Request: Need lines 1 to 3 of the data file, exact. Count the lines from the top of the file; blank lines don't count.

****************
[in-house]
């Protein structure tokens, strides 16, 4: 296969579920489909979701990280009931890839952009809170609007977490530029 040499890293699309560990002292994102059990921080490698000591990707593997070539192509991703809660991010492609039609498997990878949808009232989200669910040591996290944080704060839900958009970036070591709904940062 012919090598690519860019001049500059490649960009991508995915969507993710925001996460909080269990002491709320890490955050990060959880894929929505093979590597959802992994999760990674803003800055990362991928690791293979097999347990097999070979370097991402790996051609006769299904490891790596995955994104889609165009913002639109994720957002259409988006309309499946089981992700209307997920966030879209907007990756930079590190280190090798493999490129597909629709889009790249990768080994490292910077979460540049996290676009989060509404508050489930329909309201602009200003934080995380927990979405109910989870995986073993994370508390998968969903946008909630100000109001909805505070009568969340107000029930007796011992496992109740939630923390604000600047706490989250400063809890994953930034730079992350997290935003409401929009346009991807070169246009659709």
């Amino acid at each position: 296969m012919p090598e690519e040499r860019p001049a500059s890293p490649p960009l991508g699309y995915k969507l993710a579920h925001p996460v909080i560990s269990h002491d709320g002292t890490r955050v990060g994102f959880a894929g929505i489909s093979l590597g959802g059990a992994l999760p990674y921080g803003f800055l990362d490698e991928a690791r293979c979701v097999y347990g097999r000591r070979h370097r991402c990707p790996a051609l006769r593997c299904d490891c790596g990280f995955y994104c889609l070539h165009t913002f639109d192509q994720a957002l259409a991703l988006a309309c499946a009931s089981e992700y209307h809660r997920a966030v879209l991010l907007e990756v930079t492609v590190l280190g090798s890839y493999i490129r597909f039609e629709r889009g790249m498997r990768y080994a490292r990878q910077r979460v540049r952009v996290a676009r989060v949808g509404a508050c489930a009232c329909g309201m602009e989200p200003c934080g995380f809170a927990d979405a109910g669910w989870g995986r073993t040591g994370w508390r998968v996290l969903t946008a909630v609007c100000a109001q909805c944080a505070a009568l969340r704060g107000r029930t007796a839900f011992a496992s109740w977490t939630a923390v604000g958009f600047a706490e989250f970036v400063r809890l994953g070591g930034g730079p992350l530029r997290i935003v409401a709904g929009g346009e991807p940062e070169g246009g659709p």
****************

[in-house]
């Protein structure tokens, strides 16, 4: 296969579920489909979701990280009931890839952009809170609007977490530029 040499890293699309560990002292994102059990921080490698000591990707593997070539192509991703809660991010492609039609498997990878949808009232989200669910040591996290944080704060839900958009970036070591709904940062 012919090598690519860019001049500059490649960009991508995915969507993710925001996460909080269990002491709320890490955050990060959880894929929505093979590597959802992994999760990674803003800055990362991928690791293979097999347990097999070979370097991402790996051609006769299904490891790596995955994104889609165009913002639109994720957002259409988006309309499946089981992700209307997920966030879209907007990756930079590190280190090798493999490129597909629709889009790249990768080994490292910077979460540049996290676009989060509404508050489930329909309201602009200003934080995380927990979405109910989870995986073993994370508390998968969903946008909630100000109001909805505070009568969340107000029930007796011992496992109740939630923390604000600047706490989250400063809890994953930034730079992350997290935003409401929009346009991807070169246009659709």
């Amino acid at each position: 296969m012919p090598e690519e040499r860019p001049a500059s890293p490649p960009l991508g699309y995915k969507l993710a579920h925001p996460v909080i560990s269990h002491d709320g002292t890490r955050v990060g994102f959880a894929g929505i489909s093979l590597g959802g059990a992994l999760p990674y921080g803003f800055l990362d490698e991928a690791r293979c979701v097999y347990g097999r000591r070979h370097r991402c990707p790996a051609l006769r593997c299904d490891c790596g990280f995955y994104c889609l070539h165009t913002f639109d192509q994720a957002l259409a991703l988006a309309c499946a009931s089981e992700y209307h809660r997920a966030v879209l991010l907007e990756v930079t492609v590190l280190g090798s890839y493999i490129r597909f039609e629709r889009g790249m498997r990768y080994a490292r990878q910077r979460v540049r952009v996290a676009r989060v949808g509404a508050c489930a009232c329909g309201m602009e989200p200003c934080g995380f809170a927990d979405a109910g669910w989870g995986r073993t040591g994370w508390r998968v996290l969903t946008a909630v609007c100000a109001q909805c944080a505070a009568l969340r704060g107000r029930t007796a839900f011992a496992s109740w977490t939630a923390v604000g958009f600047a706490e989250f970036v400063r809890l994953g070591g930034g730079p992350l530029r997290i935003v409401a709904g929009g346009e991807p940062e070169g246009g659709p």